Posted by Theresa J. Beckhusen
Written by Zachary Lee
Adam Lefton’s short story “Horrible Things Happen” is a wonderfully dark but difficult read. There is no issue with plot or character, not even an issue with the word choice. What makes this a difficult read is Lefton’s head-on approach to what it means to suffer, and the effects that come from suffering. The first thing that strikes the reader is the size of the story. The story itself barely fills two paragraphs, but sends shivers down the readers’ spine by breaking down walls. Once those walls are down, Lefton turns what we know about suffering upside down with the precision of a surgeon. Lefton’s writing style is quick and to the point, and refuses to let go of readers until the very end.
The main plot of the story is rather straightforward. There’s a fascination with turning suffering into fame and teaching suffering to teenagers. The theme of the story is dissected to the most basic building blocks, and then built into a beautiful nightmare. Throughout the story Lefton talks about issues with funding with collegiate studies, the religious idea that we are born suffering, and what happens to those who see and understand their suffering. I particularly love the way he plays with the idea that the Midwest is a vacuum of suffering, and then juxtaposes that with the irony that most of the graduates move to the heavily influential coastal areas.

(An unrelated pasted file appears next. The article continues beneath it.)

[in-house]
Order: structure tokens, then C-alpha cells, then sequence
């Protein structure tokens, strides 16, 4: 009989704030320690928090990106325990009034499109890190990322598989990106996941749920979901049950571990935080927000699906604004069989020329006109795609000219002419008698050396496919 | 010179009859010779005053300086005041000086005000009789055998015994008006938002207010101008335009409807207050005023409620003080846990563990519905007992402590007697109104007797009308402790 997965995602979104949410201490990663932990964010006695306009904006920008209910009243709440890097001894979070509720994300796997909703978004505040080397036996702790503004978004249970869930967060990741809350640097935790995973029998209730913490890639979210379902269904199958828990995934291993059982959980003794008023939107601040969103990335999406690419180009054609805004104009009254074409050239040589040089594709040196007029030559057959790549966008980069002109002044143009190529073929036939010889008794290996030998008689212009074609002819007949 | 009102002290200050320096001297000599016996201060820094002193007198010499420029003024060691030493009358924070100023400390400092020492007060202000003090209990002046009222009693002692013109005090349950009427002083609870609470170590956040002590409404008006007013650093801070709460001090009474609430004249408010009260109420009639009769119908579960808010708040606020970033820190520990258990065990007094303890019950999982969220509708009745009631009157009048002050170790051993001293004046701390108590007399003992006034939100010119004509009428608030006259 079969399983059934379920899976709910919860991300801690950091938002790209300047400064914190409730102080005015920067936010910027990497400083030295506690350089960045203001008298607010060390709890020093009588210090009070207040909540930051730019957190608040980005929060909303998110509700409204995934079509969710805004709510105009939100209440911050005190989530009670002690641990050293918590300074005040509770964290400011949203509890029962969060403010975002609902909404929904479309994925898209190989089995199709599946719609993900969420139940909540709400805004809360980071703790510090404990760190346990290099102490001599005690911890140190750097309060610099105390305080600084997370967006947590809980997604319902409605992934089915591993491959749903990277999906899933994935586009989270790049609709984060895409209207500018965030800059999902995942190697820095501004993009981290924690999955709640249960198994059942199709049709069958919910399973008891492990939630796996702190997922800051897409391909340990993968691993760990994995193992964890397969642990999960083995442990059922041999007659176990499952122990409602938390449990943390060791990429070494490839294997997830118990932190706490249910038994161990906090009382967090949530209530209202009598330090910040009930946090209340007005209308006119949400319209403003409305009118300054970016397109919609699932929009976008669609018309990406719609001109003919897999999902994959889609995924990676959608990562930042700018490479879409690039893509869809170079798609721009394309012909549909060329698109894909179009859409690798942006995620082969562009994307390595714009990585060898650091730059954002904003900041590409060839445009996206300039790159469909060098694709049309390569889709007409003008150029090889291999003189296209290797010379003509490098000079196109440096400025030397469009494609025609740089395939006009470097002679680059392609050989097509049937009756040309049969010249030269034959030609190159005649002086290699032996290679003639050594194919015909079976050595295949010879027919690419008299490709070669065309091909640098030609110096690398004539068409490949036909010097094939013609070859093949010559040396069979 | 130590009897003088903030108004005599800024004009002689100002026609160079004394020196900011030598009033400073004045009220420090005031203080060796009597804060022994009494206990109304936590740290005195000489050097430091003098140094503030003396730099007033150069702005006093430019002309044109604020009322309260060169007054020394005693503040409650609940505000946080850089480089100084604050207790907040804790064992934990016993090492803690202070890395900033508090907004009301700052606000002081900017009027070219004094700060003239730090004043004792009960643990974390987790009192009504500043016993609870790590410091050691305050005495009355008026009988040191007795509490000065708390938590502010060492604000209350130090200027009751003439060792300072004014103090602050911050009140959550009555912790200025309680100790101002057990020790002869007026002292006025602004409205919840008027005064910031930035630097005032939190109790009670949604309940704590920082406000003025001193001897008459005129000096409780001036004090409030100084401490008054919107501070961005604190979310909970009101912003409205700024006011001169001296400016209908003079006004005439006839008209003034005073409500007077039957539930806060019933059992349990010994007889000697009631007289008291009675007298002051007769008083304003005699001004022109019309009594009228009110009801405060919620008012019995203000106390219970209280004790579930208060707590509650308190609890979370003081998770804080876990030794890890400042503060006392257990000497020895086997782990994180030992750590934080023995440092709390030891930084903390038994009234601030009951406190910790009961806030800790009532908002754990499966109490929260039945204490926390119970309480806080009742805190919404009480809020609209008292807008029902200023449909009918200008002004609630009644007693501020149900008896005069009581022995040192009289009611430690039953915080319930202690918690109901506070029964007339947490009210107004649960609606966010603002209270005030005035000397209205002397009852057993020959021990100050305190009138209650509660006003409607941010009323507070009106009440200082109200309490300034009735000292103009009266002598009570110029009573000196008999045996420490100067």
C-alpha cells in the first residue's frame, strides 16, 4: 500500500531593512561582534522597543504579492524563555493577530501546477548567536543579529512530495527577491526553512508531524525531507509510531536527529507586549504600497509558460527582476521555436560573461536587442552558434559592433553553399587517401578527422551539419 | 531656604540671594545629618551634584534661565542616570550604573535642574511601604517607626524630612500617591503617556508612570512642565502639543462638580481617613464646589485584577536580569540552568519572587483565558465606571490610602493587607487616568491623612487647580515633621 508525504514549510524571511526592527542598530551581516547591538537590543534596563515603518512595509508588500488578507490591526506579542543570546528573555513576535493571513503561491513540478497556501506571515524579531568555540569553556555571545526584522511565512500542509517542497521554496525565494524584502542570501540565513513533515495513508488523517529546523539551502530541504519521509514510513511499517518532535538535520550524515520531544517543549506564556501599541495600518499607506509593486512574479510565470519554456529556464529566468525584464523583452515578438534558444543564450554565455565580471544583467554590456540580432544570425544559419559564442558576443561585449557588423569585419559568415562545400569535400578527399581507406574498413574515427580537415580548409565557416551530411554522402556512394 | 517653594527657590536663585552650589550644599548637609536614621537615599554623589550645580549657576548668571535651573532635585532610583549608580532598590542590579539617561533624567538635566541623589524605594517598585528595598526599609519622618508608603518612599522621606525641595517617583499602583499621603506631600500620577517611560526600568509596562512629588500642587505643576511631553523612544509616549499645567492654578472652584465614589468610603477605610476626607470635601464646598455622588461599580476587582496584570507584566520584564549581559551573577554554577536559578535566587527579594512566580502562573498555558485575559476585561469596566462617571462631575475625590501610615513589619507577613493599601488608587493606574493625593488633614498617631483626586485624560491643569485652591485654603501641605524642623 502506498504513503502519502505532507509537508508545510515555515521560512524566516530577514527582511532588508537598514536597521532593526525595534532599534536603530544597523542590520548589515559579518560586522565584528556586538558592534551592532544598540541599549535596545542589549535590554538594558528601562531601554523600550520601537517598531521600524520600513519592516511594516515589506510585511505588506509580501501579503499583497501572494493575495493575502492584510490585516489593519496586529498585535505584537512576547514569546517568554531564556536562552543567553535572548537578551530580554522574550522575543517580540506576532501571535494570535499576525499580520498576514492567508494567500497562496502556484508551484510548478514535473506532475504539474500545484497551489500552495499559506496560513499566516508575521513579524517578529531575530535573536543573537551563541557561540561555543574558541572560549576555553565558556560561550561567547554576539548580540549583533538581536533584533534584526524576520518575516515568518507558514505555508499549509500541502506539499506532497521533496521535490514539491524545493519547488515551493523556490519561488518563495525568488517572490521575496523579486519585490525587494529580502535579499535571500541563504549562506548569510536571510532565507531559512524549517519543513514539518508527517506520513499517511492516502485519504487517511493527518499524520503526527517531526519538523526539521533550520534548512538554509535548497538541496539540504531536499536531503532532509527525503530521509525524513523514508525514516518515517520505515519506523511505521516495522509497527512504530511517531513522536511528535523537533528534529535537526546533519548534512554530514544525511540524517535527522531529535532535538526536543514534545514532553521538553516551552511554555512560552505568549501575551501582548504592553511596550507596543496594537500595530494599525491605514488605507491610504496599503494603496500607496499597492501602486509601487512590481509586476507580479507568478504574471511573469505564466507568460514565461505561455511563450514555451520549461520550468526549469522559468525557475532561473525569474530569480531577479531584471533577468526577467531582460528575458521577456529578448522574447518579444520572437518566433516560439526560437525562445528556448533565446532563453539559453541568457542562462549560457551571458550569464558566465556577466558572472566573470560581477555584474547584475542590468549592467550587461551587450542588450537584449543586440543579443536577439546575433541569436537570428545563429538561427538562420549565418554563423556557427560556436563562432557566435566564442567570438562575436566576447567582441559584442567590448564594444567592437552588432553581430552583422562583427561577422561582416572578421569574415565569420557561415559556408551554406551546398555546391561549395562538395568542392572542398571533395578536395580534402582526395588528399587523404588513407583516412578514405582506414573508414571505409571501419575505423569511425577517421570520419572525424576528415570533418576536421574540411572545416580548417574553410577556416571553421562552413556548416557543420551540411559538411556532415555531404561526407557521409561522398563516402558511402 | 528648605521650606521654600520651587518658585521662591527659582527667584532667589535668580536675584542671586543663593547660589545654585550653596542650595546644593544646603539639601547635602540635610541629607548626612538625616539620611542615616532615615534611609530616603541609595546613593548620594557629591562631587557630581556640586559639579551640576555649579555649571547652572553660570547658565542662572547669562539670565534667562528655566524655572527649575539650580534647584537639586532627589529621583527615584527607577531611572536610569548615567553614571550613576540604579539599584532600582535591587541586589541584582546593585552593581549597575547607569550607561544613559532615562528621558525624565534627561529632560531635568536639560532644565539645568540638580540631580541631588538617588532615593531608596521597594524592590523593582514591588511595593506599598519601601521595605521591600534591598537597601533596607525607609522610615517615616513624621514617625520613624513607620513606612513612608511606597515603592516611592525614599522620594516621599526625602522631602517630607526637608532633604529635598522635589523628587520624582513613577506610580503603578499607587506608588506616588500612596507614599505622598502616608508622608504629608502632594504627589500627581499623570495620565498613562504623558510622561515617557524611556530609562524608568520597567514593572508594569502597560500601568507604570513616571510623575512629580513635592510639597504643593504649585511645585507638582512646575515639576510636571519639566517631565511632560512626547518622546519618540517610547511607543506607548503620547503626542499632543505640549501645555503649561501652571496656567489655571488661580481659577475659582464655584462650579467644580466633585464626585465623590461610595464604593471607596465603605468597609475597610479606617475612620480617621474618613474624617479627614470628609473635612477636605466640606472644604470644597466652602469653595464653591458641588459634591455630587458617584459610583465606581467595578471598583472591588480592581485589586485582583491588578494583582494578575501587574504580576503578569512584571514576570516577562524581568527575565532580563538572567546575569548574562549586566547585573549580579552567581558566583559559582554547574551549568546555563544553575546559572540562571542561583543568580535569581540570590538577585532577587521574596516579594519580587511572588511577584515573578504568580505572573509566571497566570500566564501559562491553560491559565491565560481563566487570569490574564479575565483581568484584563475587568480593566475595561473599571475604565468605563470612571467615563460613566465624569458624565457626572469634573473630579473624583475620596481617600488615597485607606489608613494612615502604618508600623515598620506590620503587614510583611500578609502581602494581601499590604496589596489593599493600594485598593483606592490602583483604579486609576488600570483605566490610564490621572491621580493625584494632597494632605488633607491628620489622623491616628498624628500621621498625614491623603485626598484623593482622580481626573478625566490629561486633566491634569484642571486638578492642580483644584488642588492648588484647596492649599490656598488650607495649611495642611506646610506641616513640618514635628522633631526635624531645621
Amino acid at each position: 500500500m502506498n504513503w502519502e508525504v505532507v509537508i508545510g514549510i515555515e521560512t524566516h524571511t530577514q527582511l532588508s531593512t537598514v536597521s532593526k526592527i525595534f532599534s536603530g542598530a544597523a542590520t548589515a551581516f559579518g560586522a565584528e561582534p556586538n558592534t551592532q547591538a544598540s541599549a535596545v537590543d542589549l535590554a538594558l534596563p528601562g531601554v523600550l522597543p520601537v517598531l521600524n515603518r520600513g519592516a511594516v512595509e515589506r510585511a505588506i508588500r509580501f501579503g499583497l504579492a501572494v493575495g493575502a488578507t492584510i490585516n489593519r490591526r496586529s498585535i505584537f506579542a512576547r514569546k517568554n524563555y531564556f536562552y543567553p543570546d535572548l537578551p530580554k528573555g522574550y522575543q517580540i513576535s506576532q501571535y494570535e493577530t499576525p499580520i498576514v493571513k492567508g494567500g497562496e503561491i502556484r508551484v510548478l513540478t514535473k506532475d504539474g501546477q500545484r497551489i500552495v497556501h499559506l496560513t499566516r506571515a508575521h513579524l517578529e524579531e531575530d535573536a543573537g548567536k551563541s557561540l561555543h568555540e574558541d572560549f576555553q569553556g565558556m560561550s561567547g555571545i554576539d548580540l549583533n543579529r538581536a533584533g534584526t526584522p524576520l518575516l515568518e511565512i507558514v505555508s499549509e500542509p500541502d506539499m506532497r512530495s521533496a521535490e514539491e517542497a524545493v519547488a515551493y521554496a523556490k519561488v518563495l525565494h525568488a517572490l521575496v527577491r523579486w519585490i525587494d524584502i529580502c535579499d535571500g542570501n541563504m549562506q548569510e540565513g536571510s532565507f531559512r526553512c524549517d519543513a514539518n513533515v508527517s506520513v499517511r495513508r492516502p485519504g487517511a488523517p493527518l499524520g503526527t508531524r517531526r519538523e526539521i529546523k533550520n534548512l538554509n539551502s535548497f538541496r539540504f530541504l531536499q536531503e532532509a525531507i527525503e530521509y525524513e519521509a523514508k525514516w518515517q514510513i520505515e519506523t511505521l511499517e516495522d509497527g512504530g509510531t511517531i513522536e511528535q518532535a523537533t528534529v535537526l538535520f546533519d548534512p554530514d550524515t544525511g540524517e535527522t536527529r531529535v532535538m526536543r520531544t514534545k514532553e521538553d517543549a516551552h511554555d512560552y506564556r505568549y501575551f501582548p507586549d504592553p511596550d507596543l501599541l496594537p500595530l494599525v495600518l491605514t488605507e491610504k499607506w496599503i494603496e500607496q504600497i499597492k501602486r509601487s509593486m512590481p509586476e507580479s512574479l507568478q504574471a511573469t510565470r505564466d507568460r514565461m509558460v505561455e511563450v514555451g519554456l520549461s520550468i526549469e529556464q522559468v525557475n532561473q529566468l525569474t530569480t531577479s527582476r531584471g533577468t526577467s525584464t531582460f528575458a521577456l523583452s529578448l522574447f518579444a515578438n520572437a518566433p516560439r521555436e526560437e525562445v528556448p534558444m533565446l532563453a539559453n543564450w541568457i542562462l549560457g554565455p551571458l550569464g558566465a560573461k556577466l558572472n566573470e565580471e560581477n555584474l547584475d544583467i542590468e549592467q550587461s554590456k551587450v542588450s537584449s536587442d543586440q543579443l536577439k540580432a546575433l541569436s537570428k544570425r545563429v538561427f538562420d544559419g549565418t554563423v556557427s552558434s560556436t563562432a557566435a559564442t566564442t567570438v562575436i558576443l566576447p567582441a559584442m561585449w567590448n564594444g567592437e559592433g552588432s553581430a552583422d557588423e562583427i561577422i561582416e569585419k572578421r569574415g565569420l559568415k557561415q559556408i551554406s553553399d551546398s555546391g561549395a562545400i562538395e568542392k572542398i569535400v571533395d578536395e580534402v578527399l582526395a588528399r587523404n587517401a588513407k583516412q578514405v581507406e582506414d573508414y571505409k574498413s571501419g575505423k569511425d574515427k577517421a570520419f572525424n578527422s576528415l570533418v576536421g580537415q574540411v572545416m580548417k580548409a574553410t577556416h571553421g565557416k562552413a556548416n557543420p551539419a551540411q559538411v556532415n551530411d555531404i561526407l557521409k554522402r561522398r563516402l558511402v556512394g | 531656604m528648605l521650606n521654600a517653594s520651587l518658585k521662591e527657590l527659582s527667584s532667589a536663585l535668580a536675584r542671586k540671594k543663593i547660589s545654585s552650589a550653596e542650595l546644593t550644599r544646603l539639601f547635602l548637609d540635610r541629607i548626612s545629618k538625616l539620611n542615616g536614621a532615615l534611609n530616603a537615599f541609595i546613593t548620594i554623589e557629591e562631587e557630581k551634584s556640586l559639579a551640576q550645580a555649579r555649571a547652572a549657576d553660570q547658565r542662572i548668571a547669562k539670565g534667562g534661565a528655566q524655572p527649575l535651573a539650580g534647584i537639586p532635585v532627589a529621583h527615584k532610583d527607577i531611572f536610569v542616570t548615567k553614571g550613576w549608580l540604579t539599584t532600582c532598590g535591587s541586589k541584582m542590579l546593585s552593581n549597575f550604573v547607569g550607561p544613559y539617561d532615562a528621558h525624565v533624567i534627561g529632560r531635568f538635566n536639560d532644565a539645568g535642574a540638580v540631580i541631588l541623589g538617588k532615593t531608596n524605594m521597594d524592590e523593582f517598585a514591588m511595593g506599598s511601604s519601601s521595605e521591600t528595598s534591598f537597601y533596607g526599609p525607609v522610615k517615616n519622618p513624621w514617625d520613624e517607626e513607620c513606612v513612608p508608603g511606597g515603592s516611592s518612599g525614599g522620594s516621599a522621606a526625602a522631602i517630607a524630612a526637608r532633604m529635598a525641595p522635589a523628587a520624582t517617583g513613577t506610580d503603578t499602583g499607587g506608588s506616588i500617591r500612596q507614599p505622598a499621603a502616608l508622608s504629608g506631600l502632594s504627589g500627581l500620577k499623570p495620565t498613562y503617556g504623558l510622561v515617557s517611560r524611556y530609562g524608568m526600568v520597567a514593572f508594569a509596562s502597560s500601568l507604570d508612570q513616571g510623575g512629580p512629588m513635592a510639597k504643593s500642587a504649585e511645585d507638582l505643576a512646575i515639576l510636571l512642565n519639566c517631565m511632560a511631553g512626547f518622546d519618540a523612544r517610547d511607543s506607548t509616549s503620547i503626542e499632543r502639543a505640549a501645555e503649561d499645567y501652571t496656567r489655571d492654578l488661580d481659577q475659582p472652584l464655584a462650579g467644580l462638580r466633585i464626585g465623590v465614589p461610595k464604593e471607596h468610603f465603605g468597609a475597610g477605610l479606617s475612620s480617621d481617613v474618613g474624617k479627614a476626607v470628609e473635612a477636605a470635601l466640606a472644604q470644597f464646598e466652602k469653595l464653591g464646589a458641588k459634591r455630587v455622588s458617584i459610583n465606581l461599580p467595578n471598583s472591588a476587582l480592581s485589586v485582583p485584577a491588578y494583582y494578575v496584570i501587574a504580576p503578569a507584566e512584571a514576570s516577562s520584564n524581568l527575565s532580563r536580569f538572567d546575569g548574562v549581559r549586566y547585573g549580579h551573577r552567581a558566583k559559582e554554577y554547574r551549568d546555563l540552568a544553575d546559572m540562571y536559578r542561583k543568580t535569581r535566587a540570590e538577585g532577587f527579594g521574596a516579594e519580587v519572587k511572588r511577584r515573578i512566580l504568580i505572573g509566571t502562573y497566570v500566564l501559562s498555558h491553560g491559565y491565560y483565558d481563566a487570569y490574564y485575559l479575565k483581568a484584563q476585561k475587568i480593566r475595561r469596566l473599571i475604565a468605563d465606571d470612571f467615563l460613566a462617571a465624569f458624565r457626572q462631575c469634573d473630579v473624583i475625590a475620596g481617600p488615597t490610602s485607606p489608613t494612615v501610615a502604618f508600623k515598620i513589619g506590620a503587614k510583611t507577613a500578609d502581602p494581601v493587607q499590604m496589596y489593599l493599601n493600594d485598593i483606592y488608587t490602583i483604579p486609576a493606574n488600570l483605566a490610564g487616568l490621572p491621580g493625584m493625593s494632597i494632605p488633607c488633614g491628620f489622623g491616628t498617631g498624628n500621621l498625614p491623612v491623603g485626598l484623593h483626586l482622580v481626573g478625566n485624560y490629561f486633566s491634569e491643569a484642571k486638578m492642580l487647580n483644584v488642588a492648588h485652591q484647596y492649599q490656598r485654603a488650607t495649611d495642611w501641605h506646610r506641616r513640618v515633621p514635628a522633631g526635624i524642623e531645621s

One of the major things I enjoyed about reading “Horrible Things Happen” is Lefton’s ability to bypass any defense the reader has and attacks their emotional core directly at the source. As seen with:
“For these students, the horrible things that happened to them were too obvious to miss, too visceral. They’d cried or wanted to cry or taught themselves not to cry at some point in their lives.”
Near the end of the piece, Lefton challenges the idea that through suffering we grow, by writing: “Only the rare and talented pupil arrives on campus cognizant of his or her suffering.” By the end of the story Lefton has the reader on the edge of their seat and throws in the most powerful sentence in the entire story: “The feeling has been described as close to a nightmare.”
Overall, this story left me numb and left me questioning what it means to suffer. This story was a wonderful rollercoaster ride that every reader should struggle with.
Zachary Lee is a Vouched Books Indy intern and senior Creative Writing student at the University of Indianapolis. He hopes to attend an MFA program after graduation. He can be reached on Twitter @_Zach_Lee.